Introduction: The first electrostatic lab/activity uses common household materials to demonstrate basic concepts of static electricity.

Timing: This lab/activity should take about one hour to complete.

Acknowledgments: This lab is built loosely around the Exploratorium’s Science Snack – Static Roller

Group Size: Small groups

Learning Objectives: The objective of this first electrostatic lab is to introduce the following key concepts:
-Attraction of unlike charges
-Repulsion of like charges
-Charging by friction
-Polarization of charge
-Charging by induction (barely)

Guiding Question: What is static electricity and how do charged objects behave around each other?

Materials: Each student should have: an empty soda-can, an inflated balloon, Styrofoam packing peanuts, a permanent marker, tape, string, student hair, and wool (for students who don't want to mess up there hair or have a lack of it). For large classes (over 25) enough materials for students pairing up may be better logistically.

Procedures: Have students collect the materials and follow the stated procedure on the lab worksheet. Lab teams should work at the same pace, moving from part 1 through 4 at the same time. The group should read through the discussion section together and discuss/highlight the more important topics. This could also be done as a class if time is an issue. The closure/assessment is meant to be completed individually and should give some type of gauge the learning objectives.

Assessment: Throughout the first 4 sections of the lab there are questions the will partly assess their new found understanding of the material. These should be graded for completion. The last section is a 10 question assessment of the lab experiences and the electrostatic theory found in the discussion section. These should be graded for correctness.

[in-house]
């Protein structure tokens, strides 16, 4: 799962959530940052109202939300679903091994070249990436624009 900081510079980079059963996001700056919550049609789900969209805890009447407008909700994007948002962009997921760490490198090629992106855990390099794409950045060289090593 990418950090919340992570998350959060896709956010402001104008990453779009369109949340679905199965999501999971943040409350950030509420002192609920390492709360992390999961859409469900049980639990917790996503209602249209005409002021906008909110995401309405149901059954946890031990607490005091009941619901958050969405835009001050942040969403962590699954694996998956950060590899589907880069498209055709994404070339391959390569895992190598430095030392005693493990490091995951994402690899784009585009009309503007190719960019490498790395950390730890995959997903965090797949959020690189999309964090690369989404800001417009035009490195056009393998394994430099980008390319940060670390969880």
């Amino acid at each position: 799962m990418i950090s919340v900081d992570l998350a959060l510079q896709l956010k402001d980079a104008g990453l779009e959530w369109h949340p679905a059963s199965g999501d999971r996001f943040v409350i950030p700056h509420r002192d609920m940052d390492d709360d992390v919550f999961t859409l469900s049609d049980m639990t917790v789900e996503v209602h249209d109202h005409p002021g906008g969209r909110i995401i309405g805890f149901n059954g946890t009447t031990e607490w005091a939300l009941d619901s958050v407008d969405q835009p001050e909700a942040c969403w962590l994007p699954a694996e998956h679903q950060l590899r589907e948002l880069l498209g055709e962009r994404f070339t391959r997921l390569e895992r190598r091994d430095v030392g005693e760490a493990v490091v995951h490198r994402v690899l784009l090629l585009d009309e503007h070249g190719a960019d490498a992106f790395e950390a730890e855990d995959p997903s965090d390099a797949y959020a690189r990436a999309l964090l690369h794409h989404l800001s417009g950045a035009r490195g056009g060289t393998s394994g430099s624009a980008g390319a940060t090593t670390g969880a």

PART 1: Static Roller
Hold the balloon about an inch in front of the can. What happens?
The can is attracted to the balloon and moves to the can.

Move the balloon SLOWLY away from the can. What happens?
The can is attracted to the balloon and follows the can.

Move the balloon to the other side of the can. What happens?
The can is attracted to the balloon and slows down and may turn around.

Whose hair at the table can get the soda can rolling the fastest? Why does their hair work better?
Varies

PART 2: Your New Best Friend

Stare into the eyes of your new best friend. Try moving to the left and then to the right. What happens?

Your new best friend seems to be attracted to you... it will now face you and move toward you whenever way you go. Is there a limit to this attraction? Roughly, at what distance does your new best friend stop paying attention to you?
Depends on the students' hair and the humidity.

Does your new best friend pay attention to other members of your team if they are near?
Yes.

How does you new best friend react to at teammate’s best friend? Move a teammate’s balloon near close to yours and rub both of their faces with your hair. Describe the way they interact with each other.
The faces on the balloon should repel each other and they will turn away from each other.

PART 3: Magic Peanuts
Rub the balloon with your hair and bring the balloon near the Styrofoam packing peanuts. What happens (give it a few minutes before recording your results)?
They should fly up and stick to the balloon, but will eventually gain the same charge and be repelled off.

1. Like charges attract. False
2. c. conductors.
3. b. electrons.
4. d. Answers (b) and (c)
5. b. electrons.
6. b. friction.
7. c. neutral.
8. Charging by induction is really not charging at all. True
9. The left side of the can is negative and the right side should be positive and if you really want to be picky, you can make sure the number of positives equals the number of negative.
10. Each piece of hair is positive and they are attracted to the balloon (negative), while also repelling all the other positive pieces of hair.
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